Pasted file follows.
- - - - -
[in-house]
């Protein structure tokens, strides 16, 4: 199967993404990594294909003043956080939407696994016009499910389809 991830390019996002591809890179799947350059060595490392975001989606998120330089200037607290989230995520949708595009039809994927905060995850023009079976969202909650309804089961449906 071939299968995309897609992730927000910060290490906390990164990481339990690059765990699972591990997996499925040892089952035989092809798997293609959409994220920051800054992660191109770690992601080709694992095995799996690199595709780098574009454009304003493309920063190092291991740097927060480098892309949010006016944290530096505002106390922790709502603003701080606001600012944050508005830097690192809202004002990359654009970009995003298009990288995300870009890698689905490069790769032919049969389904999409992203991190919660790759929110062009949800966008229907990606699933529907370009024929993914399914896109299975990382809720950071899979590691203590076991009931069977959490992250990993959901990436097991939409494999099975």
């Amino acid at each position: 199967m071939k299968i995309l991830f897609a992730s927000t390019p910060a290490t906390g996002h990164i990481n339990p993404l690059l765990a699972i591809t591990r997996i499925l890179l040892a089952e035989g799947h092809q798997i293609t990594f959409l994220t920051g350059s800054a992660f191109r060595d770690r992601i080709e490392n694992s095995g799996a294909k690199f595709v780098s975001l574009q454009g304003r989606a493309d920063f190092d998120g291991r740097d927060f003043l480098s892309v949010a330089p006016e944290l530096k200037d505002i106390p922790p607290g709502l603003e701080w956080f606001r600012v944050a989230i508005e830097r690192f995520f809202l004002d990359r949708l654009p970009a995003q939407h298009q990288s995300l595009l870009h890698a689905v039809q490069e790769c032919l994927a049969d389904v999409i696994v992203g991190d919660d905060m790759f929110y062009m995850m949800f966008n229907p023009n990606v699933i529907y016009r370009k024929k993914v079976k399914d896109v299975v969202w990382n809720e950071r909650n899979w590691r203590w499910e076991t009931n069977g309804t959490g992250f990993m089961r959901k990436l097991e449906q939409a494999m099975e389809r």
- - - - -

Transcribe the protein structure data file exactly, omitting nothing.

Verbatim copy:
[in-house]
């Protein structure tokens, strides 16, 4: 199967993404990594294909003043956080939407696994016009499910389809 991830390019996002591809890179799947350059060595490392975001989606998120330089200037607290989230995520949708595009039809994927905060995850023009079976969202909650309804089961449906 071939299968995309897609992730927000910060290490906390990164990481339990690059765990699972591990997996499925040892089952035989092809798997293609959409994220920051800054992660191109770690992601080709694992095995799996690199595709780098574009454009304003493309920063190092291991740097927060480098892309949010006016944290530096505002106390922790709502603003701080606001600012944050508005830097690192809202004002990359654009970009995003298009990288995300870009890698689905490069790769032919049969389904999409992203991190919660790759929110062009949800966008229907990606699933529907370009024929993914399914896109299975990382809720950071899979590691203590076991009931069977959490992250990993959901990436097991939409494999099975």
């Amino acid at each position: 199967m071939k299968i995309l991830f897609a992730s927000t390019p910060a290490t906390g996002h990164i990481n339990p993404l690059l765990a699972i591809t591990r997996i499925l890179l040892a089952e035989g799947h092809q798997i293609t990594f959409l994220t920051g350059s800054a992660f191109r060595d770690r992601i080709e490392n694992s095995g799996a294909k690199f595709v780098s975001l574009q454009g304003r989606a493309d920063f190092d998120g291991r740097d927060f003043l480098s892309v949010a330089p006016e944290l530096k200037d505002i106390p922790p607290g709502l603003e701080w956080f606001r600012v944050a989230i508005e830097r690192f995520f809202l004002d990359r949708l654009p970009a995003q939407h298009q990288s995300l595009l870009h890698a689905v039809q490069e790769c032919l994927a049969d389904v999409i696994v992203g991190d919660d905060m790759f929110y062009m995850m949800f966008n229907p023009n990606v699933i529907y016009r370009k024929k993914v079976k399914d896109v299975v969202w990382n809720e950071r909650n899979w590691r203590w499910e076991t009931n069977g309804t959490g992250f990993m089961r959901k990436l097991e449906q939409a494999m099975e389809r």